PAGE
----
James Lukan

Chair - FSM Chapter

From a humble background in education, James quickly became a proficient spokesperson for the disadvantaged local Yapese community in matters of cultural preservation and heritage protection. He brings sincerity, an international outlook and a strong sense of belonging to the efforts of the PIHF.

Professional Experience

James was nominated and confirmed as Director of the Department of Resources & Development with the Yap State Government, serving the Honorable Governor Tony Ganngiyan. In this impactful capacity he carefully sought a workable balance between sustainable local development in rural and off-island locations and the preservation of the rich local heritage and cultural values of the greater Yapese community.

James entered the workforce as a teacher in the State of Pohnpei and subsequently transitioned to the FSM National Government as Assistant Director for Emergency Management.

External Appointments

While with the FSM Government he completed two leadership programs, namely the Executive Leadership Development program and the Young Pacific Leadership Fellowship.

As a Technical Trainer with the United States Peace Corps, James served for a period of three years throughout the Federated States of Micronesia.


Prior to James attaining his Master’s Degree in Administrative Leadership from the University of the South Pacific in Fiji, he received an Associate Degree from the College of Micronesia in Liberal Studies & Education as well as a Bachelor’s Degree in Elementary Education in conjunction with the University of Guam. James is also a graduate student of the Pohnpei Agriculture & Trade School, majoring in all aspects of construction.

Country Report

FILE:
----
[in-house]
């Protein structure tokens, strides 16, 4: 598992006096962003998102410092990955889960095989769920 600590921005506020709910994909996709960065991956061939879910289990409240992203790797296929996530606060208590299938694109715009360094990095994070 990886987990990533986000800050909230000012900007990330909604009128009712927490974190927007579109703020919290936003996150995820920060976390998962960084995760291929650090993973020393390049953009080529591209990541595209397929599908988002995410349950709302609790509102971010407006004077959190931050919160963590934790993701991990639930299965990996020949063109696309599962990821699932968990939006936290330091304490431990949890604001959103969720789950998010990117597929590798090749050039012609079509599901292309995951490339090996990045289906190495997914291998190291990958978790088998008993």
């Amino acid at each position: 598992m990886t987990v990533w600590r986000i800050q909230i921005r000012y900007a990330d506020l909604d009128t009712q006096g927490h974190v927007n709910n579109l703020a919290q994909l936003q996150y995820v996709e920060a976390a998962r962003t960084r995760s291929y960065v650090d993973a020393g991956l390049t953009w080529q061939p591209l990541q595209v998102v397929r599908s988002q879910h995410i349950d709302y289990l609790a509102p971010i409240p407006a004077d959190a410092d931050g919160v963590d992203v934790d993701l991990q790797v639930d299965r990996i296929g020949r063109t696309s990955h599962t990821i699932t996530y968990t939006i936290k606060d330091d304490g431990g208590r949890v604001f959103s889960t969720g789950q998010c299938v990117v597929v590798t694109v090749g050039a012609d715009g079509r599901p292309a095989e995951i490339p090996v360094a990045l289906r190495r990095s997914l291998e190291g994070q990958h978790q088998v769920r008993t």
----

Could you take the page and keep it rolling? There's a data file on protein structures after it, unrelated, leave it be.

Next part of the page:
The Caroline Islands are a widely scattered archipelago in the western Pacific Ocean; they became part of a UN Trust Territory under US administration following World War II. The eastern four island groups adopted a constitution in 1979 and chose to become the Federated States of Micronesia (FSM) and the westernmost island group became Palau. Independence came in 1986 under a Compact of Free Association (COFA) with the US, which was amended in 2004. The COFA has been a force for stability and democracy in the FSM since it came into force in 1986. Present concerns include economic uncertainty after 2023 when direct US economic assistance is scheduled to end, large-scale unemployment, overfishing, over-dependence on US foreign aid, and state perceptions of inequitable allocation of US aid. As a signatory to the COFA with the US, eligible Micronesians can live, work, and study in any part of the US and its territories without a visa – this privilege reduces stresses on the island economy and the environment. Micronesians serve in the US armed forces and military recruiting from the Federated States of Micronesia, per capita, is higher than many US states.


Oceania, island group in the North Pacific Ocean, about three-quarters of the way from Hawaii to Indonesia.

Land Mass

702 km2

Official Languages

English, Chuukese, Kosrean, Pohnpeian, Yapese



Head of State

David Panuelo




Federal Republic in free association with the USA


Economic activity consists largely of subsistence farming and fishing, and government, which employs two-thirds of the adult working population and receives funding largely – 58% in 2013 – from Compact of Free Association assistance provided by the US. The islands have few commercially valuable mineral deposits. The potential for tourism is limited by isolation, lack of adequate facilities, and limited internal air and water transportation.

Under the terms of the original Compact, the US provided $1.3 billion in grants and aid from 1986 to 2001. The US and the Federated States of Micronesia (FSM) negotiated a second (amended) Compact agreement in 2002-03 that took effect in 2004. The amended Compact runs for a 20-year period to 2023; during which the US will provide roughly $2.1 billion to the FSM. The amended Compact also develops a trust fund for the FSM that will provide a comparable income stream beyond 2024 when Compact grants end. The country’s medium-term economic outlook appears fragile because of dependence on US assistance and lackluster performance of its small and stagnant private sector.

Gross Domestic Product

USD 348 million total
USD 3,400 per capita

Public Debt

24.5% of GDP

IDD Country Code


External Debt



Exports USD 88.3 million


United States Dollar (USD)

Population below poverty line


Unemployment Rate


Import - Partners